Ballot box campaign spat leaves public cold

The campaign used the heads of the finance and the justice ministers to make their point Keystone/SBG

The use of controversial photographs has livened up the political campaign ahead of a nationwide vote on reforms to the state disability insurance scheme.

This content was published on June 6, 2007

The provocative images used on postcards reflect the increasing polarisation in Swiss politics, but experts doubt whether the clash of the parties will boost turnout significantly at the June 17 ballot.

The series of juxtaposed pictures of cabinet ministers in wheelchairs, with a walking stick or amputated limb, was launched by the Trade Union Federation in April.

It prompted some harsh reaction, but the controversy has since died down and appears to have had no major impact on voter intentions and expected turnout, as the latest poll shows.

Union officials acknowledged that their campaign had upset some of their members and prompted conflicting reactions among the disabled.

"It makes you think that all of us could become disabled," said the federation's president Paul Rechsteiner, who is also a parliamentarian for the centre-left Social Democratic Party.

Others, including cabinet members as well as public relations specialists, described the campaign as "in bad taste", "reactionary", "an own goal" or even "political suicide".


Critics warned against pursuing a style successfully used by the opposing political camp, the rightwing Swiss People's Party. On various occasions in the past, the party had resorted to blatantly defamatory posters, notably to win voters over for its anti-foreigner policies and plans to crack down on crime.

Andreas Ladner, a politics expert at Lausanne's Graduate Institute of Public Administration, says the use of explicit imagery, which appeals to people's emotions, is neither new nor specific to one political party.

"What is new is that the People's Party has scored a number of victories recently with such provocations. Compared with campaigns in other countries, this is relatively tame," he said.

Ladner added that provocation is part of the game to influence voters. He pointed out political posters which made rich industrialists the targets - depicting them as capitalist pigs.

"I hope this style is not going to get out of hand. But the campaign has certainly achieved its aim: people talk about it."

Polarised and populist

For Hans Hirter, a political scientist at Bern University, the latest controversial postcard campaign is indicative of a trend in Swiss politics over the past decade.

"It shows not only the growing polarisation between the right and the left but also a move towards populism."

But he is sceptical whether this trend will continue for much longer and believes Swiss voters will sooner or later get tired of the defamatory and provocative tone of the campaigns.

Whether or not it will be possible to turn back to a more matter-of-fact style of political debate is not clear, according to Hirter.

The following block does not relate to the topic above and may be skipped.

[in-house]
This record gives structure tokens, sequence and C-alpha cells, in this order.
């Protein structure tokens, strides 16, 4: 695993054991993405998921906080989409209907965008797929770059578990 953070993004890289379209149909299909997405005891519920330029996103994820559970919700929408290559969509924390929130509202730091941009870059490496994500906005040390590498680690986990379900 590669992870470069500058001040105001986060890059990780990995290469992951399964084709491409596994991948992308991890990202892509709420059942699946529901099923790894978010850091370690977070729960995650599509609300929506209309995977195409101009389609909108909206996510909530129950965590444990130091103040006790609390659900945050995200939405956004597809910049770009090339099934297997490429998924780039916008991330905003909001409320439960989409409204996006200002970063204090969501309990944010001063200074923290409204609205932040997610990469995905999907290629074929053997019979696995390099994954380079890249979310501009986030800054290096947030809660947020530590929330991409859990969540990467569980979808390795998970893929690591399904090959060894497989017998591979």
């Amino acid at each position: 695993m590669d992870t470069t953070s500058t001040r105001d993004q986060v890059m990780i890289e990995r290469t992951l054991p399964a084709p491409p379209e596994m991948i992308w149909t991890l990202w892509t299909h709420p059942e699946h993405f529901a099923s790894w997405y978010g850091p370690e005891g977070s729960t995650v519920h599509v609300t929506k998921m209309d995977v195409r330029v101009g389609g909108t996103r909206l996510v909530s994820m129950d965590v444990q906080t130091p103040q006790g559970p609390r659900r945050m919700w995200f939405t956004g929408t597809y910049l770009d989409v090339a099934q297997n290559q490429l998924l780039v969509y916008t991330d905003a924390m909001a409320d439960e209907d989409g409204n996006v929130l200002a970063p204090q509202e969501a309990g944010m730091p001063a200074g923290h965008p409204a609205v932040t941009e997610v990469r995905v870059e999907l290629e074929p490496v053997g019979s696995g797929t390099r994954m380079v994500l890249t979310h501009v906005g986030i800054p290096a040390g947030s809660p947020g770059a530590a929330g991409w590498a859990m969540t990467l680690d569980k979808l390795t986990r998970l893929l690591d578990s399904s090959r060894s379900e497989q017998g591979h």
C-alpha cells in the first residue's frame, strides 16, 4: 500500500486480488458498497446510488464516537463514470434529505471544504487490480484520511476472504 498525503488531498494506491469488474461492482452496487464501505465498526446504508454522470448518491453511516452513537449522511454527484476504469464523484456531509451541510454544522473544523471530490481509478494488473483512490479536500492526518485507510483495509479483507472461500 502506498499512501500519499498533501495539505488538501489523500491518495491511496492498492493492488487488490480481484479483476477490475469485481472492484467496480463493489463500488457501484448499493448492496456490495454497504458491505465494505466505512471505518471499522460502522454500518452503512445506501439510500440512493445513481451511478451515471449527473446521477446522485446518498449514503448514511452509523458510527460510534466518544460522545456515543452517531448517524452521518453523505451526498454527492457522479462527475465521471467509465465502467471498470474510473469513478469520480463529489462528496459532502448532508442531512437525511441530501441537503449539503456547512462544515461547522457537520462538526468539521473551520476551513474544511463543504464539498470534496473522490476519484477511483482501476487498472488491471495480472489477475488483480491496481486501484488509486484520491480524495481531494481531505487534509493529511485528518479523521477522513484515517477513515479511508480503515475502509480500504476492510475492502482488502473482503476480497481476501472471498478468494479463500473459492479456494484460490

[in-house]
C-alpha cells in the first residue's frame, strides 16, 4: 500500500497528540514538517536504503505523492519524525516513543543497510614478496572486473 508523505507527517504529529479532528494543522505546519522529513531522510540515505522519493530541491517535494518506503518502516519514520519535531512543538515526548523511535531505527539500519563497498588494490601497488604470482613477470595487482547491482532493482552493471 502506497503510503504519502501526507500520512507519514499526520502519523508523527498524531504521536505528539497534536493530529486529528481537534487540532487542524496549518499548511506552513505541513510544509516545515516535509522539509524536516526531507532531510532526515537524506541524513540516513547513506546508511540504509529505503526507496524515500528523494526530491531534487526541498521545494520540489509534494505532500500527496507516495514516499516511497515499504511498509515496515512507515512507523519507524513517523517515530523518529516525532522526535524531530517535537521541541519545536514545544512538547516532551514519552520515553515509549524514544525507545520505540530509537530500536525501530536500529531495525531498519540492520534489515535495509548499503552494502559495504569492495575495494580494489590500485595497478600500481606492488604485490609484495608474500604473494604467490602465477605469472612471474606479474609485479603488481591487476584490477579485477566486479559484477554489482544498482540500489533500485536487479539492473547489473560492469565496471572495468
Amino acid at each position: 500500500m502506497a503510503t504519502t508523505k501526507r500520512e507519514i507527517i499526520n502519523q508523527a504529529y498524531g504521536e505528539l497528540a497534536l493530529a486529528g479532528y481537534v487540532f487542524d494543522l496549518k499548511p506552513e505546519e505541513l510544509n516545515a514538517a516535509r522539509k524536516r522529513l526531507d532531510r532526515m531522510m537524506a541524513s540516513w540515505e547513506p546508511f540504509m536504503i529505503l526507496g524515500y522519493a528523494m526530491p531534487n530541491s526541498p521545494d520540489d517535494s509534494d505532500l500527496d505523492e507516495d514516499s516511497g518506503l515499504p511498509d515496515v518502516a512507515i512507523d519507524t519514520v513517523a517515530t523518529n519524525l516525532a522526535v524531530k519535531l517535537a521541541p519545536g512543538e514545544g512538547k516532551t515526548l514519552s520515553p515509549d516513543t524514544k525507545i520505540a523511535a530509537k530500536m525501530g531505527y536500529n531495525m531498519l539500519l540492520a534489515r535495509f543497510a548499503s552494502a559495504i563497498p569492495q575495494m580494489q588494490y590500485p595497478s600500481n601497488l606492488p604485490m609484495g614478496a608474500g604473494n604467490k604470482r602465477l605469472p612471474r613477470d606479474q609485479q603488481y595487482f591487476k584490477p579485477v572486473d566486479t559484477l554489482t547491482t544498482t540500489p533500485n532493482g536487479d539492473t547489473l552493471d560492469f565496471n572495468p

Another question is whether a change in public opinion will allow the two main political parties in the middle of the political spectrum, the Radicals and the Christian Democrats, to regain their old strength.


Hirter says a campaign which panders to the public's instincts does not necessarily lead to a higher turnout at the ballot box.

"Voter participation depends largely on the issue at stake," he says.

Opinion polls ahead of the vote appear to back his view.

A survey commissioned by the Swiss Broadcasting Corporation forecasts a turnout of 44 per cent, which is just average in long-term comparison, said the gfs.bern research and polling institute on Wednesday.

An initial poll carried out shortly after the controversy over the trade union picture campaign found that fewer than one in three citizens planned to take part in the ballot on a planned reform of the disability scheme.

swissinfo, Urs Geiser and Jean-Michel Berthoud

In brief

The reform of the disability scheme foresees spending cuts and a reduction in the number of beneficiaries.

Parliament approved the cuts, but two small groups representing the disabled - backed by centre-left parties and the trade unions - collected enough signatures to challenge the decision to a nationwide vote.

Supporters of the reform say cuts are needed to rescue to scheme from financial ruin, currently at SFr12 billion ($9.9 billion) and crack down on abuses of disability benefits.

Opponents argue the reform is at the expense of the weaker members of society who have no real chance of integrating into the labour market.

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GfS opinion poll

44% of those interviewed said they would approve the reform of the disability benefits.

34% said they would vote against it, while 22% remained undecided.

The poll by the gfs.bern polling institute was carried out among 1,219 citizens between May 28 and June 2.

A first survey from the beginning of May found 43% saying yes, 32% saying no and 25% undecided.

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